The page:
"[I]f Congress won't act soon to protect future generations, I will," President Obama warned in 2013. "I will direct my cabinet to come up with executive actions we can take, now and in the future." To underscore the seriousness of his unilateral action pledge, he concluded, "I've got a pen, and I've got a phone."
To date, Obama has used his pen-and-phone strategy to extend federal involvement in health care, financial services, infrastructure, scientific research, and manufacturing. Yet, that pen and phone can be used to shrink government, not just grow it.
This matters. Congress passed 72 laws in 2013, while agencies issued 3,659 rules and regulations-a 51 to one ratio. This disparity suggests two areas where a pen-and-phone strategy might do some good. First, increased government transparency about the nature of all these rules. Second, establishing something akin to a federal "Department of No" to reduce the bureaucracy's output relative to Congress.
Increased transparency is badly needed when disclosures about the regulatory process appear late or not at all.
The Unified Agenda of Federal Regulatory and Deregulatory Actions helps outsiders keep an eye on federal rules. Within its pages, agencies disclose all of their regulations at various stages of the rulemaking process. It is supposed to be published twice a year, in April and October. Recent editions have been issued late, and at inconvenient times. The fall 2012 Unified Agenda was released the Friday before Christmas, the spring 2013 edition on July 3, the fall 2013 report the day before Thanksgiving, and the spring 2014 edition over Memorial Day weekend. The spring 2012 report was never released at all.
Another alarming lapse is that final rules increasingly are not properly submitted to the Government Accountability Office and to Congress as is required under the Congressional Review Act. Congress needs these reports in the event it seeks a resolution of disapproval. Finally, there is the irregular schedule of the Report to Congress on Benefits and Costs of Federal Regulations, another essential transparency document that tallies up cost estimates for many new regulations.
So the first simple pen and phone reform is for the President to guarantee more timely release of such required disclosures. After all, these documents are published by the Executive branch, which the President runs.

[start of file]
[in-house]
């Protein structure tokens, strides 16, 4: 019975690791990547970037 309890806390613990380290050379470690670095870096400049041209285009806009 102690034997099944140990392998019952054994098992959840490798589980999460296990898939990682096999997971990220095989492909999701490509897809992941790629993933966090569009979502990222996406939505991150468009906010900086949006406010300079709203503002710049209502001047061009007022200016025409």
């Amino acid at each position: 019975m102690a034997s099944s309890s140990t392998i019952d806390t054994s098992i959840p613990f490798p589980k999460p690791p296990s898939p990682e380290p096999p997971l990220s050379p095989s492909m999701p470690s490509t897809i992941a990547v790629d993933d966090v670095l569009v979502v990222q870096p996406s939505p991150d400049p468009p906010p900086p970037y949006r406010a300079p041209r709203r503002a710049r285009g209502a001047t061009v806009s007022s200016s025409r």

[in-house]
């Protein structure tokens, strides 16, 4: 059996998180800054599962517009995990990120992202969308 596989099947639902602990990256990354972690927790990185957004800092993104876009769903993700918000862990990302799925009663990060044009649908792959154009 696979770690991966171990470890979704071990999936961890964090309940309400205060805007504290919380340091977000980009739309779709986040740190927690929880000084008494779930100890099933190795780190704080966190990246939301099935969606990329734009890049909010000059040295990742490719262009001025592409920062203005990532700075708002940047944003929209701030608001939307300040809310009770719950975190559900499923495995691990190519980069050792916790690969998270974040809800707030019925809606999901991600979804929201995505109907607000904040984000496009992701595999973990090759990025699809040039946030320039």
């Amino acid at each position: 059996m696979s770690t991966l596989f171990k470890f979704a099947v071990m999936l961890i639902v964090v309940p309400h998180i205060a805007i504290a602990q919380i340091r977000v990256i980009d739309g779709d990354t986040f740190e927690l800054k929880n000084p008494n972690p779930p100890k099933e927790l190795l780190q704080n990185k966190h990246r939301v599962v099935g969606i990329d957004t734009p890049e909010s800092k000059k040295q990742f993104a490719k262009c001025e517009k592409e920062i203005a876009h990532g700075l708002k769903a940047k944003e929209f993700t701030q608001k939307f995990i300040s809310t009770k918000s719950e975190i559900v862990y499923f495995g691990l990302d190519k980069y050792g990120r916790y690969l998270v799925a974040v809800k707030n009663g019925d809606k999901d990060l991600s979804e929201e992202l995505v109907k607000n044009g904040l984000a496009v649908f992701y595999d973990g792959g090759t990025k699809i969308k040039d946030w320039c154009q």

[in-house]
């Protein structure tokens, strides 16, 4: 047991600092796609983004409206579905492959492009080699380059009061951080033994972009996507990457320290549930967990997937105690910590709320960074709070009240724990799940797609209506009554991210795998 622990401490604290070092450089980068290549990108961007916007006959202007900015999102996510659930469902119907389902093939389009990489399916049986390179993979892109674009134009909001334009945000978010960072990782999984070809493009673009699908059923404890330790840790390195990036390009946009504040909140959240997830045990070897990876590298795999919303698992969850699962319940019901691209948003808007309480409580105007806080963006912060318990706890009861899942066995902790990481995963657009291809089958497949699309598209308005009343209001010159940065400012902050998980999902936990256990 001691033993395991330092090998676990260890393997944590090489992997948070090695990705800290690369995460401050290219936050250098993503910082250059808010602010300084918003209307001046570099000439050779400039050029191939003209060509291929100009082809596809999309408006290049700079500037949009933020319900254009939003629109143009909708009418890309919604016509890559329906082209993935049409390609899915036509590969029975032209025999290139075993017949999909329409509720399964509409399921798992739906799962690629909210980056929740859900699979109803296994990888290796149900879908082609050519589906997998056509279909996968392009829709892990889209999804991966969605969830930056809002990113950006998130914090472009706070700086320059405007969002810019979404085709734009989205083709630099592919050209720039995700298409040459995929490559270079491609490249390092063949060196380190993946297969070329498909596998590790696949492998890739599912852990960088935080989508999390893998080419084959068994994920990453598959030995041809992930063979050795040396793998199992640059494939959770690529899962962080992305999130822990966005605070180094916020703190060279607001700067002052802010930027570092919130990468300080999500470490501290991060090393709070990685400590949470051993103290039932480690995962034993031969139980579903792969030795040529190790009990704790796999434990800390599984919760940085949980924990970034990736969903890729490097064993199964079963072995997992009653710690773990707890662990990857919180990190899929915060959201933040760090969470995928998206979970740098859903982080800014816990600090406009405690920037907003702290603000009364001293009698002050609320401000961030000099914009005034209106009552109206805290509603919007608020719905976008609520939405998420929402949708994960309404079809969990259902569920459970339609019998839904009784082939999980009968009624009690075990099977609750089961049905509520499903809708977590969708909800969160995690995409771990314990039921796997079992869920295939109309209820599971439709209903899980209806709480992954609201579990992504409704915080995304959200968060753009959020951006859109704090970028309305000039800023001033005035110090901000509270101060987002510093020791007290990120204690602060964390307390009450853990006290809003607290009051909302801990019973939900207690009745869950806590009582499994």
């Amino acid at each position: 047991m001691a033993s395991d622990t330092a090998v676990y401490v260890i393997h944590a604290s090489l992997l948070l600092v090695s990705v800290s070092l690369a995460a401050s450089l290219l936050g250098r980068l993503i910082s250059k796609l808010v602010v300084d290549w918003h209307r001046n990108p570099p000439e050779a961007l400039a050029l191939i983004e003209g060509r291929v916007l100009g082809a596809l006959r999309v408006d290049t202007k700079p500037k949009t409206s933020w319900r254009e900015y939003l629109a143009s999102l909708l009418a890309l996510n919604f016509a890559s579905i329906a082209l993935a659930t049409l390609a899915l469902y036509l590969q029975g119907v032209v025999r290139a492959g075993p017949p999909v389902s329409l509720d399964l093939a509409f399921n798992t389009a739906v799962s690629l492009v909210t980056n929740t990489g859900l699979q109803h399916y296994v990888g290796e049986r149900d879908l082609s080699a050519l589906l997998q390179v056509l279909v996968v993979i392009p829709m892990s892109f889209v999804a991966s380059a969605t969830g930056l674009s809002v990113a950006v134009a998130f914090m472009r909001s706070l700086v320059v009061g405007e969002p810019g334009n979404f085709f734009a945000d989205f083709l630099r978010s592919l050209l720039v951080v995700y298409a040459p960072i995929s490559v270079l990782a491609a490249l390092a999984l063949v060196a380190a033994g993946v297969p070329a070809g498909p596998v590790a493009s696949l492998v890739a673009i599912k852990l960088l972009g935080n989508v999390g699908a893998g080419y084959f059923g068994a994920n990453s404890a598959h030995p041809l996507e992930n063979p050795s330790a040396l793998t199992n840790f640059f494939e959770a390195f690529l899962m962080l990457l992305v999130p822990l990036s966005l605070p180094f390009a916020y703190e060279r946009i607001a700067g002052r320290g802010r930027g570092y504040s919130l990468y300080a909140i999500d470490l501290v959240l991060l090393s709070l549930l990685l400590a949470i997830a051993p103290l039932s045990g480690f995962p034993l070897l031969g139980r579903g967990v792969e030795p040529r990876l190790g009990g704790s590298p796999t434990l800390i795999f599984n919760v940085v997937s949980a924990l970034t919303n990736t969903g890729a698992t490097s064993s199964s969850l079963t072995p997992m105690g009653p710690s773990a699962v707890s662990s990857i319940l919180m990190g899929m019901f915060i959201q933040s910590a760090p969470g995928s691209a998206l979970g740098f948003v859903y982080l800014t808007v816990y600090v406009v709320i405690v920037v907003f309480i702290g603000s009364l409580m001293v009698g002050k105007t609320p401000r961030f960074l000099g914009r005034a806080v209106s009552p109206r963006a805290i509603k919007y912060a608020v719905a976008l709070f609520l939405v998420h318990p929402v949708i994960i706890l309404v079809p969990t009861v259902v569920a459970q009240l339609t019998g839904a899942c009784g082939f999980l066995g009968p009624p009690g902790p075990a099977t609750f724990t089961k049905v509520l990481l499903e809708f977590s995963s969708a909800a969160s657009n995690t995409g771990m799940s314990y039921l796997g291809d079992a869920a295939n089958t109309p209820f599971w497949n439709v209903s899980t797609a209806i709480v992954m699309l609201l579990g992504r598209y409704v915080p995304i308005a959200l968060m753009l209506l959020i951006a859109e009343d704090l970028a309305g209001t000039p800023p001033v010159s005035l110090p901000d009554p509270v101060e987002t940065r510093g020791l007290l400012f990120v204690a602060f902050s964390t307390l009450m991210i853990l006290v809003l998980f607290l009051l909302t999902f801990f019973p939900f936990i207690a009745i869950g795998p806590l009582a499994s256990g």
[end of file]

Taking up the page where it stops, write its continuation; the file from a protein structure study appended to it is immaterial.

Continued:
The second pen-and-phone reform would address the lopsided ratio of agency hyperactivity to congressional inactivity. Before a regulatory agency's new regulation can take effect, it must first be published in the Federal Register and subjected to a public comment period.
However, agencies often dodge this process. They instead publish agency guidance documents, memoranda, notices and bulletins in the Federal Register – declarations that, while not technically rules, can have legal effect. Last year's delays in Obamacare's employer mandate was one example. Others include EPA Clean Water Act jurisdictional guidance on "Waters of the United States," and the Federal Trade Commission's "Guidance" on disclosure of paid search engine results.
To address this problem, the best use of pen-and-phone to restrain bureaucracy would be to figuratively (and later literally) erect a federal "Department of No" via executive order and within the Office of Management and Budget's existing regulatory review apparatus. This bureaucratic gadfly should prepare official dissents against agency regulations and the always-more-government conclusion that agencies reach in all health, safety, environmental, and economic concerns.
Healthy government requires seeking reasons not to impose yet another rule or law. There are always downsides to intervention that need underlining. Federal regulation isn't always the answer.
Congress delegated excessive power to the executive branch and created the regulate-first, ask-questions-later environment in which we find ourselves now, so the executive's power is limited in that regard. But there is still a lot that this or-more likely- future administrations can do to increase disclosure, rein in certain regulations, and offset big-government passions without exceeding the bounds of separation of powers.